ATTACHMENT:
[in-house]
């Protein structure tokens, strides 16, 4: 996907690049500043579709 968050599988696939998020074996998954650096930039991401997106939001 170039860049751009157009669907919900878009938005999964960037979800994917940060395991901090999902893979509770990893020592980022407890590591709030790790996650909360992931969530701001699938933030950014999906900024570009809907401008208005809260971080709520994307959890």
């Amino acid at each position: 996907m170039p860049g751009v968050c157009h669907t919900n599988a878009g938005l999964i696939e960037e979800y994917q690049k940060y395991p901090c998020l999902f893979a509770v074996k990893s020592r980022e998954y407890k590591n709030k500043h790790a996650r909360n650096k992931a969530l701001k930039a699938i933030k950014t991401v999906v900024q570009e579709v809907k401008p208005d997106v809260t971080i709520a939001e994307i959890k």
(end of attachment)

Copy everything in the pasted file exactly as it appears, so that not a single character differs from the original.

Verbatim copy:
[in-house]
């Protein structure tokens, strides 16, 4: 996907690049500043579709 968050599988696939998020074996998954650096930039991401997106939001 170039860049751009157009669907919900878009938005999964960037979800994917940060395991901090999902893979509770990893020592980022407890590591709030790790996650909360992931969530701001699938933030950014999906900024570009809907401008208005809260971080709520994307959890």
């Amino acid at each position: 996907m170039p860049g751009v968050c157009h669907t919900n599988a878009g938005l999964i696939e960037e979800y994917q690049k940060y395991p901090c998020l999902f893979a509770v074996k990893s020592r980022e998954y407890k590591n709030k500043h790790a996650r909360n650096k992931a969530l701001k930039a699938i933030k950014t991401v999906v900024q570009e579709v809907k401008p208005d997106v809260t971080i709520a939001e994307i959890k």